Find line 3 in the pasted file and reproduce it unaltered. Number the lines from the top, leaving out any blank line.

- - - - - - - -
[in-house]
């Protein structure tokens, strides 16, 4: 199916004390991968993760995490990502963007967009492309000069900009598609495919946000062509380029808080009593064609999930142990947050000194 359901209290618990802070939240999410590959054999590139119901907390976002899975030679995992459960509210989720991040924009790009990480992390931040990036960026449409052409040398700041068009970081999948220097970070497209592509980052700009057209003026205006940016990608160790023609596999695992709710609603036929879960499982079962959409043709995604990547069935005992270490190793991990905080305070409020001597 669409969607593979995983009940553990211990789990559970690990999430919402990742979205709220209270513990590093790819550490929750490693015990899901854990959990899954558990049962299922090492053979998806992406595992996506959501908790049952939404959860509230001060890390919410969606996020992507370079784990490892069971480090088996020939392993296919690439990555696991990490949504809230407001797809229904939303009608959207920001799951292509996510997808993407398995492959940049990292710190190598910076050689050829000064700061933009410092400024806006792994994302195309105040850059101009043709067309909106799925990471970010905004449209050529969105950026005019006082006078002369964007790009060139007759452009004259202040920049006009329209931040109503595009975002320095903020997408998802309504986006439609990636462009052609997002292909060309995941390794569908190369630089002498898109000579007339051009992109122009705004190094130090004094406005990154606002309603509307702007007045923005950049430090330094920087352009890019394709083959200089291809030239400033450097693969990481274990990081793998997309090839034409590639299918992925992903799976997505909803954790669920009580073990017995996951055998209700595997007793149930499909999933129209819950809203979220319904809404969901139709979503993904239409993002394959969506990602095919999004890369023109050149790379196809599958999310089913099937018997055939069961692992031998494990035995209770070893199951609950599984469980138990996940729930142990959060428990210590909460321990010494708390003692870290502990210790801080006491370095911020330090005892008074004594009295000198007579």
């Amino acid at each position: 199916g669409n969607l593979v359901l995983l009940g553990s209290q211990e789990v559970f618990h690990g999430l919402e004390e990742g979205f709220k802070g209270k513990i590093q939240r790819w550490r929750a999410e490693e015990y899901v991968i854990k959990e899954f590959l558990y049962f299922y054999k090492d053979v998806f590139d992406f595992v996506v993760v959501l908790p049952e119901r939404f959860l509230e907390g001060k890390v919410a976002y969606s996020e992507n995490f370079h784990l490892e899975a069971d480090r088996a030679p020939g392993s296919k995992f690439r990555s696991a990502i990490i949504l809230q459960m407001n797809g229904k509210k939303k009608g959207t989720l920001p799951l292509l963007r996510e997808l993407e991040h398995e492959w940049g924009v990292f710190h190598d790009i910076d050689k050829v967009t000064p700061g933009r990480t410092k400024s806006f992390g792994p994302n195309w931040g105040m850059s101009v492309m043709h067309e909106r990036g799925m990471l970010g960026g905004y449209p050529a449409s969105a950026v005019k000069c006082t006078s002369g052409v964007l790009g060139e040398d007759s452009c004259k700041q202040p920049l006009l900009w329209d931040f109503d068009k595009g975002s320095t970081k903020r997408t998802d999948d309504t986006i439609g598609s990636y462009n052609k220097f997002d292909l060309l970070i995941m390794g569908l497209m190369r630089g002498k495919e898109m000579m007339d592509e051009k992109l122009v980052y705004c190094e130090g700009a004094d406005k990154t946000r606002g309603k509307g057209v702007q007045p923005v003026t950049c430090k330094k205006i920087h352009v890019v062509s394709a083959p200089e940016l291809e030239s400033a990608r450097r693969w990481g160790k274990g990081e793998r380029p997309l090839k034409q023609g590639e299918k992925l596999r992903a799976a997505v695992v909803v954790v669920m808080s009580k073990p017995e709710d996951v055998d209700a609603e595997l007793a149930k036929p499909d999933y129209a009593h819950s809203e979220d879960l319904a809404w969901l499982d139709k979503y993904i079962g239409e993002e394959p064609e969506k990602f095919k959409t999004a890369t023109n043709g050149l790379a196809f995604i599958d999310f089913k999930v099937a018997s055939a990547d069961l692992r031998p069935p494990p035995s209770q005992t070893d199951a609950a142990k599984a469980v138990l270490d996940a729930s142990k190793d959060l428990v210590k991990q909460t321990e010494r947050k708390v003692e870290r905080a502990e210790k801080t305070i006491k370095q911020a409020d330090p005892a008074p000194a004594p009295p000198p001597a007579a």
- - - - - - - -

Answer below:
């Amino acid at each position: 199916g669409n969607l593979v359901l995983l009940g553990s209290q211990e789990v559970f618990h690990g999430l919402e004390e990742g979205f709220k802070g209270k513990i590093q939240r790819w550490r929750a999410e490693e015990y899901v991968i854990k959990e899954f590959l558990y049962f299922y054999k090492d053979v998806f590139d992406f595992v996506v993760v959501l908790p049952e119901r939404f959860l509230e907390g001060k890390v919410a976002y969606s996020e992507n995490f370079h784990l490892e899975a069971d480090r088996a030679p020939g392993s296919k995992f690439r990555s696991a990502i990490i949504l809230q459960m407001n797809g229904k509210k939303k009608g959207t989720l920001p799951l292509l963007r996510e997808l993407e991040h398995e492959w940049g924009v990292f710190h190598d790009i910076d050689k050829v967009t000064p700061g933009r990480t410092k400024s806006f992390g792994p994302n195309w931040g105040m850059s101009v492309m043709h067309e909106r990036g799925m990471l970010g960026g905004y449209p050529a449409s969105a950026v005019k000069c006082t006078s002369g052409v964007l790009g060139e040398d007759s452009c004259k700041q202040p920049l006009l900009w329209d931040f109503d068009k595009g975002s320095t970081k903020r997408t998802d999948d309504t986006i439609g598609s990636y462009n052609k220097f997002d292909l060309l970070i995941m390794g569908l497209m190369r630089g002498k495919e898109m000579m007339d592509e051009k992109l122009v980052y705004c190094e130090g700009a004094d406005k990154t946000r606002g309603k509307g057209v702007q007045p923005v003026t950049c430090k330094k205006i920087h352009v890019v062509s394709a083959p200089e940016l291809e030239s400033a990608r450097r693969w990481g160790k274990g990081e793998r380029p997309l090839k034409q023609g590639e299918k992925l596999r992903a799976a997505v695992v909803v954790v669920m808080s009580k073990p017995e709710d996951v055998d209700a609603e595997l007793a149930k036929p499909d999933y129209a009593h819950s809203e979220d879960l319904a809404w969901l499982d139709k979503y993904i079962g239409e993002e394959p064609e969506k990602f095919k959409t999004a890369t023109n043709g050149l790379a196809f995604i599958d999310f089913k999930v099937a018997s055939a990547d069961l692992r031998p069935p494990p035995s209770q005992t070893d199951a609950a142990k599984a469980v138990l270490d996940a729930s142990k190793d959060l428990v210590k991990q909460t321990e010494r947050k708390v003692e870290r905080a502990e210790k801080t305070i006491k370095q911020a409020d330090p005892a008074p000194a004594p009295p000198p001597a007579a």